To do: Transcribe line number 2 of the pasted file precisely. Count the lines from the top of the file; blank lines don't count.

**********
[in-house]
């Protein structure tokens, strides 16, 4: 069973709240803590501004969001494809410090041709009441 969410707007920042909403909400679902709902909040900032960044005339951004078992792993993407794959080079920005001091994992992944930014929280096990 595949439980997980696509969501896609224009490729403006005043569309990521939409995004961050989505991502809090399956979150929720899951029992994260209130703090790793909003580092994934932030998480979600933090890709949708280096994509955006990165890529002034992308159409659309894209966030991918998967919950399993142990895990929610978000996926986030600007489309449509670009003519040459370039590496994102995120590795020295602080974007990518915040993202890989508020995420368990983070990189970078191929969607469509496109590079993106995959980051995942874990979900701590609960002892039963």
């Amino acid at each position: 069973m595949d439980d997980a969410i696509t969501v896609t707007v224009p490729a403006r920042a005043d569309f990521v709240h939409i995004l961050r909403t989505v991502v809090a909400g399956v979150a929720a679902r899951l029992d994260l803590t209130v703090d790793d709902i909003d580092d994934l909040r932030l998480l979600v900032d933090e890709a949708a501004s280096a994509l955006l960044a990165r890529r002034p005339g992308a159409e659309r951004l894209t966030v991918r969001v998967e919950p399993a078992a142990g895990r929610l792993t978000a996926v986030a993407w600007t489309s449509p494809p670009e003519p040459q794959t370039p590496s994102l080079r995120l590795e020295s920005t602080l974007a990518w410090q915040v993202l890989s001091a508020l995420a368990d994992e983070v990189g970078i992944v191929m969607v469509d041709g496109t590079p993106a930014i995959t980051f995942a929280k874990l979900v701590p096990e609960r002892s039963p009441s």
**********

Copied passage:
């Protein structure tokens, strides 16, 4: 069973709240803590501004969001494809410090041709009441 969410707007920042909403909400679902709902909040900032960044005339951004078992792993993407794959080079920005001091994992992944930014929280096990 595949439980997980696509969501896609224009490729403006005043569309990521939409995004961050989505991502809090399956979150929720899951029992994260209130703090790793909003580092994934932030998480979600933090890709949708280096994509955006990165890529002034992308159409659309894209966030991918998967919950399993142990895990929610978000996926986030600007489309449509670009003519040459370039590496994102995120590795020295602080974007990518915040993202890989508020995420368990983070990189970078191929969607469509496109590079993106995959980051995942874990979900701590609960002892039963």